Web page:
Institute for Ethics and Emerging Technologies

The IEET is a 501(c)3 non-profit, tax-exempt organization registered in the State of Connecticut in the United States. Please give as you are able, and help support our work for a brighter future.

Search the IEET
Subscribe and Contribute to:

Technoprogressive? BioConservative? Huh?
Overview of technopolitics

whats new at ieet

Call for Papers: The Nietzsche and Transhumanism debates continues.

What Happens When We Design Babies?

Plausible Deniability: How we’ll be attacked, unable to retaliate

Accepter et combattre la mort

Include specific tasks and goals to improve health of the global aging population into the WHO

What makes an algorithm feminist, and why we need them to be

ieet books

Philosophy’s Future: The Problem of Philosophical Progress
Russell Blackford and Damien Broderick eds.


Enframing the Flesh: Heidegger, Transhumanism, and the Body as “Standing Reserve”

Moral Enhancement and Political Realism

Intelligent Technologies and Lost Life

Comment on this entry

The meanings of the meaning of life

Massimo Pigliucci

Rationally Speaking

March 29, 2013

I just finished reading the excellent collection Philosophy and the Hitchhiker's Guide to the Galaxy, edited by Nicholas Joll, a must for anyone who has ever been captivated by Douglas Adams’ comic genius and its scientific and philosophical undertones. Here I am going to briefly comment on a single table that appears in the last essay of the volume, “The funniest of all improbable worlds — Hitchhiker’s as philosophical satire,” by Alexander Pawlak and Joll himself. It’s a table about several potential meanings of the phrase “the meaning of life” and how they are related to each other.


Complete entry


Posted by CygnusX1  on  03/29  at  03:52 PM

Well, you have pretty much defined “loosely” and broadly the meaning of philosophy, which is really to question all things, and moreover, all questions have root in ontology, even the questions posed for science and the origins of nature and the Universe/Cosmos are driven by philosophical contemplation?

For sure existentialism is the way to go, yet there are many flavours as you highlight. I would propose that the Buddha was the forefather of existentialism, as he purposefully, carefully, (with care), and logically deconstructed the false notion of Self, yet then espoused that in knowing this does not make existence any less worthy, and we should therefore lead a life of mental vigilance, calm, peace and serenity and pursue an existence of non-harm to all things.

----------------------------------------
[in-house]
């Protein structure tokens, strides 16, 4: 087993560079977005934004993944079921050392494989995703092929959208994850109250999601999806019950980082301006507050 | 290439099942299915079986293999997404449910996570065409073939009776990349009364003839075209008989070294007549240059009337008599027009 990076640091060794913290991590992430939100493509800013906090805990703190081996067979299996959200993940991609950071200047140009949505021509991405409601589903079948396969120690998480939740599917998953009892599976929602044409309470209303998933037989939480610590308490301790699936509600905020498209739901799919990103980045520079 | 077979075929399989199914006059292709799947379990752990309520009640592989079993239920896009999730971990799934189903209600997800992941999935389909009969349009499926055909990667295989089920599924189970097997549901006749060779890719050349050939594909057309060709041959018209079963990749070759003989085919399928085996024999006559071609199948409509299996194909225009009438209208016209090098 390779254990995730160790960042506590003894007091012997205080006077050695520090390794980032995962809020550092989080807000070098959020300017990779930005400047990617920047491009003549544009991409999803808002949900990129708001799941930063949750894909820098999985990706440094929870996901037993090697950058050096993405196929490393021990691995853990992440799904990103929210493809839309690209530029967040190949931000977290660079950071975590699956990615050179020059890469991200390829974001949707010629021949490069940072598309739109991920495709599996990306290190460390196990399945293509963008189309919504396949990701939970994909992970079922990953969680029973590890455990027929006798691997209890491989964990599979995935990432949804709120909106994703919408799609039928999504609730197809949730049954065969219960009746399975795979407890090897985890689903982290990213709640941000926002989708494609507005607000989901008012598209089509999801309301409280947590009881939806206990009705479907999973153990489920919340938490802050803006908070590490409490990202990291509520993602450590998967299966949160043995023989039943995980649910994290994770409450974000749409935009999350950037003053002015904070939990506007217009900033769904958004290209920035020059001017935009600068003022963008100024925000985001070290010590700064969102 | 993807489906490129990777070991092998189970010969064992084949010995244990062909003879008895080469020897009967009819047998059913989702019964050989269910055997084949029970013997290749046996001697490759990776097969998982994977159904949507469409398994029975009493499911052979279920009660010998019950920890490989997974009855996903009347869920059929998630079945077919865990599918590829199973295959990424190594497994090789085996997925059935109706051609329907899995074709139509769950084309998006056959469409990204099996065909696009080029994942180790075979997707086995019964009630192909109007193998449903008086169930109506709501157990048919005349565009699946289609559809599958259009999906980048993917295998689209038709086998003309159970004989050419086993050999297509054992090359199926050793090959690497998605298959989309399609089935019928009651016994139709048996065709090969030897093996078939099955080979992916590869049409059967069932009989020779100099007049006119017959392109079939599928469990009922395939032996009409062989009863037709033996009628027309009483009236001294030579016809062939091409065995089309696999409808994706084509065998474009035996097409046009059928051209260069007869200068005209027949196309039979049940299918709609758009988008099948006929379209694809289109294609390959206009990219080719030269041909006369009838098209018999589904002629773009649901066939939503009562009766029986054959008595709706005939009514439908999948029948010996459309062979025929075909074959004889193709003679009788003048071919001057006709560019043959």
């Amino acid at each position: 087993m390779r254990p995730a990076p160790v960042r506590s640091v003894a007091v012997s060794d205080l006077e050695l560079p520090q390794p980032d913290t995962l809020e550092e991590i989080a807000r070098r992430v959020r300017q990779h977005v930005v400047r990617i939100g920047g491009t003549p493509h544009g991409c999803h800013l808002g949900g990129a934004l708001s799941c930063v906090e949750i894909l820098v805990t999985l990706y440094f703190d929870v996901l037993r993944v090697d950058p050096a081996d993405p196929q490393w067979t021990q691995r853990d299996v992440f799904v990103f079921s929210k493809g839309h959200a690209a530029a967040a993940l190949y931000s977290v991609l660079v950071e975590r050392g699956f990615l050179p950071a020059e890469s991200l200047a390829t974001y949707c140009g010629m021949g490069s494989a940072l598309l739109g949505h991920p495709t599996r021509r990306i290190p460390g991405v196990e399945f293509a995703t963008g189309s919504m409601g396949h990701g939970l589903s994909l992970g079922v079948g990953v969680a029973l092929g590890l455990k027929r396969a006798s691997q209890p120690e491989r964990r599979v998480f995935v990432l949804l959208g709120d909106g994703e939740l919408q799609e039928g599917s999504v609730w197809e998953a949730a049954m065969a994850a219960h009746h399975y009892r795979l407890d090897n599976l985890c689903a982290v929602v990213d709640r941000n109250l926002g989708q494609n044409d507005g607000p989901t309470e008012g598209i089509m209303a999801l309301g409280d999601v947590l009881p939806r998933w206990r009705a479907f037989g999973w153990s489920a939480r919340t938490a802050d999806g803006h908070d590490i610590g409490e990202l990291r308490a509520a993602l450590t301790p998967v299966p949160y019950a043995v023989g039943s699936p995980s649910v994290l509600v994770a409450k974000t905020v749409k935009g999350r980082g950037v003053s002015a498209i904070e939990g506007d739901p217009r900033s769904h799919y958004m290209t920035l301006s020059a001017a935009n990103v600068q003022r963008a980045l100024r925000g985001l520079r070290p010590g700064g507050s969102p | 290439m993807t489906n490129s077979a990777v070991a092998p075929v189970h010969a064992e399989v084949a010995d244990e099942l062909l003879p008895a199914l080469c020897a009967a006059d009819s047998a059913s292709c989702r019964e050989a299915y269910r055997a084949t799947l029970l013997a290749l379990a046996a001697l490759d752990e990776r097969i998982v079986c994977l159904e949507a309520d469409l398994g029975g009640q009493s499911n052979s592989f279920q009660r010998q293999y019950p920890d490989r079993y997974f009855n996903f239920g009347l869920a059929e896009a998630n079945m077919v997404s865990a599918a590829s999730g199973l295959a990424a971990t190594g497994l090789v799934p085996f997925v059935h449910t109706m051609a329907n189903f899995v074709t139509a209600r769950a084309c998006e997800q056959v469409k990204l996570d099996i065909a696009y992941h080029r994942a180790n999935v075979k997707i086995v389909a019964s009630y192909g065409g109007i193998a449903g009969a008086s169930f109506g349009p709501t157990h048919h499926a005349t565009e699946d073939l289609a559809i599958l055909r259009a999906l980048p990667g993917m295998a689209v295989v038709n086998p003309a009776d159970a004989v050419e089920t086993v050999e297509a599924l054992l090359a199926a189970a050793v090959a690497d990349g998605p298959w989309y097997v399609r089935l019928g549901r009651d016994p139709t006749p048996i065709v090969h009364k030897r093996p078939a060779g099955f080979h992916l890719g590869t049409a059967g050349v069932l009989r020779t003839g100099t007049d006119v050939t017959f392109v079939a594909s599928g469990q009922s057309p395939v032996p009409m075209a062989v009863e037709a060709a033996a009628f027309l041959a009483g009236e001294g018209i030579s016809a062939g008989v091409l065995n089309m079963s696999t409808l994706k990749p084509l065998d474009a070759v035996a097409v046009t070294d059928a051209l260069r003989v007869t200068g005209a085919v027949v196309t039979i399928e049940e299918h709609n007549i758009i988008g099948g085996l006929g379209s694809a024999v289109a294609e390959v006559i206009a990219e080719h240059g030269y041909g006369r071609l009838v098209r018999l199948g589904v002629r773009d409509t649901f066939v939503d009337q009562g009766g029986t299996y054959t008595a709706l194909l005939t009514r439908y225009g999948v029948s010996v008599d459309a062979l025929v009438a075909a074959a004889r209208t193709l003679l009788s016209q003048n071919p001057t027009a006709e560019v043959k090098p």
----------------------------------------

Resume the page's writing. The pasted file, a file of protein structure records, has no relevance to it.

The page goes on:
Yet karma and the “seeds that we sow” seem to have foundation in all eastern philosophies, Hinduism, Jainism and Buddhism alike, and find root also in Abrahamic religions and philosophy. So no surprises there – just ancient wisdom?

Stoicism, Sophism, Romanticism, Hedonism, Epicureanism are also flavours of existentialism, even the much maligned Libertarian is an existentialist?

As far back as the 5th century B.C, Socrates and the Sophists argued that sensibility and the senses could not be trusted to provide truth and understanding of the world around us. And for this reason the Sophists declared that the pursuit of knowledge and universal truth was misguided, and that man should strive to live according to his limits, and concentrate on the advancement of himself rather than pursue that of which he did not know, and could not possibly comprehend.

Thus the words of Protagoras - “Man is the measure of all things”. Another great Sophist, Gorgias, went even further declaring, “Nothing exists, and if it did, no one could know it, and if they knew it, they could not communicate it”. Instead the Sophists promoted a philosophy of life, and non reliance of knowledge, but rather the development of humanity, and communication. Rather like the contemporary ideas of emotional intelligence and social development. And politics I would add.

More accurately Man is the measure of all things – to Man. And despite arguments pertaining to subjectivism and phenomenology, knowledge IS of great importance and is a noble pursuit regardless?

“Existence precedes essence” then? And yet still, essence precedes existence precedes essence?

Some existentialists find collectivism and true unity abhorrent, and are ardent individualists, and at the root of metaphysical and spiritual arguments for both philosophies arises the likes of party politics and social theory?

One thing is for sure, we Humans cannot hope to survive by pursuing individualism to the point of increasing independence, (a utopian ideal contained only for VR uploading?) Despite my own preference for independence, freedom and ethics concerning “personal” responsibility, Humans need to re-evaluate collectivism and purpose and come together to solve political and socioeconomic and the environmental problems and dilemmas facing us?